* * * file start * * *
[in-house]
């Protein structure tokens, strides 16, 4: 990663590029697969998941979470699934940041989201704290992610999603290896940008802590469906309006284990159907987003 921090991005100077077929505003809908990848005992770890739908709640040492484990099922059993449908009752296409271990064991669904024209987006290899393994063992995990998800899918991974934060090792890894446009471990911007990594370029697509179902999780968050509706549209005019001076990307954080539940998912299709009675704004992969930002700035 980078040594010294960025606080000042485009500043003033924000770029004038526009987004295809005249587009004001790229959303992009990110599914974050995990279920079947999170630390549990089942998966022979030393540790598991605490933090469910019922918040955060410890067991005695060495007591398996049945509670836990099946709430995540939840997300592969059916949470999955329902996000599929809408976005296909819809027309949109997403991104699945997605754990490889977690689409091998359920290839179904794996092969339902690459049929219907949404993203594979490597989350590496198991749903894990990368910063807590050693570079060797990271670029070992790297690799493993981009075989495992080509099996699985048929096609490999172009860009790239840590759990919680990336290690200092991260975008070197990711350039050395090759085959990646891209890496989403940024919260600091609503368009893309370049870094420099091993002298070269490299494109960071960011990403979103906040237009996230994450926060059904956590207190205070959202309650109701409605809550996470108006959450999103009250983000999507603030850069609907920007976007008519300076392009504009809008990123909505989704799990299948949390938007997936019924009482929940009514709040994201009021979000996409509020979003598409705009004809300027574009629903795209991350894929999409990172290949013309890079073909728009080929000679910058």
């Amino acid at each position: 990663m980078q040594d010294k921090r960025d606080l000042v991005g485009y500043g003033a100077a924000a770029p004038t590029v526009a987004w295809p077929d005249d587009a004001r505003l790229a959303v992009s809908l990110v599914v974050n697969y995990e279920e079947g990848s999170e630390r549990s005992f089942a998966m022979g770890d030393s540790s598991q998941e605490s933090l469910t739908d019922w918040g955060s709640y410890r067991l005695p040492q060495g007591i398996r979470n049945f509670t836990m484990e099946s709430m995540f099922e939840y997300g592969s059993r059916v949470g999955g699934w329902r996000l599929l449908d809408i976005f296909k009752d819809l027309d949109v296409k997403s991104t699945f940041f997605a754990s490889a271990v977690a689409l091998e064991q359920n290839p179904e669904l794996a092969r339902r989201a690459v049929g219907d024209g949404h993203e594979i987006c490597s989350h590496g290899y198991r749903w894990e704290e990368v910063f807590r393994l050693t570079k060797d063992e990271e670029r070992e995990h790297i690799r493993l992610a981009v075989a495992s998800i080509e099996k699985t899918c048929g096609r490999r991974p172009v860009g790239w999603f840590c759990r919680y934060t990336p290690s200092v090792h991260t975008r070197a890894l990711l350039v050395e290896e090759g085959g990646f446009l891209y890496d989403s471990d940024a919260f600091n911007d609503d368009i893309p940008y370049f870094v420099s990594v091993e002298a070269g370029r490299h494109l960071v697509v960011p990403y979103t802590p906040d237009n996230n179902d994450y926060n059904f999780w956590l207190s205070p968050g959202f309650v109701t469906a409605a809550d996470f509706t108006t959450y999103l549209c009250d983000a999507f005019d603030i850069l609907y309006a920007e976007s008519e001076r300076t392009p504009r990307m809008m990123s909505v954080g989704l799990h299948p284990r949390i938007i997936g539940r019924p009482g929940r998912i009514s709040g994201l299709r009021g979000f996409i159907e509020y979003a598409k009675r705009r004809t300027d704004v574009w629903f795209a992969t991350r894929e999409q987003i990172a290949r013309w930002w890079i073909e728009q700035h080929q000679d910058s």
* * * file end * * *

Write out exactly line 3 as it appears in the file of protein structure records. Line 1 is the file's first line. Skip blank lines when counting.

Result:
């Amino acid at each position: 990663m980078q040594d010294k921090r960025d606080l000042v991005g485009y500043g003033a100077a924000a770029p004038t590029v526009a987004w295809p077929d005249d587009a004001r505003l790229a959303v992009s809908l990110v599914v974050n697969y995990e279920e079947g990848s999170e630390r549990s005992f089942a998966m022979g770890d030393s540790s598991q998941e605490s933090l469910t739908d019922w918040g955060s709640y410890r067991l005695p040492q060495g007591i398996r979470n049945f509670t836990m484990e099946s709430m995540f099922e939840y997300g592969s059993r059916v949470g999955g699934w329902r996000l599929l449908d809408i976005f296909k009752d819809l027309d949109v296409k997403s991104t699945f940041f997605a754990s490889a271990v977690a689409l091998e064991q359920n290839p179904e669904l794996a092969r339902r989201a690459v049929g219907d024209g949404h993203e594979i987006c490597s989350h590496g290899y198991r749903w894990e704290e990368v910063f807590r393994l050693t570079k060797d063992e990271e670029r070992e995990h790297i690799r493993l992610a981009v075989a495992s998800i080509e099996k699985t899918c048929g096609r490999r991974p172009v860009g790239w999603f840590c759990r919680y934060t990336p290690s200092v090792h991260t975008r070197a890894l990711l350039v050395e290896e090759g085959g990646f446009l891209y890496d989403s471990d940024a919260f600091n911007d609503d368009i893309p940008y370049f870094v420099s990594v091993e002298a070269g370029r490299h494109l960071v697509v960011p990403y979103t802590p906040d237009n996230n179902d994450y926060n059904f999780w956590l207190s205070p968050g959202f309650v109701t469906a409605a809550d996470f509706t108006t959450y999103l549209c009250d983000a999507f005019d603030i850069l609907y309006a920007e976007s008519e001076r300076t392009p504009r990307m809008m990123s909505v954080g989704l799990h299948p284990r949390i938007i997936g539940r019924p009482g929940r998912i009514s709040g994201l299709r009021g979000f996409i159907e509020y979003a598409k009675r705009r004809t300027d704004v574009w629903f795209a992969t991350r894929e999409q987003i990172a290949r013309w930002w890079i073909e728009q700035h080929q000679d910058s």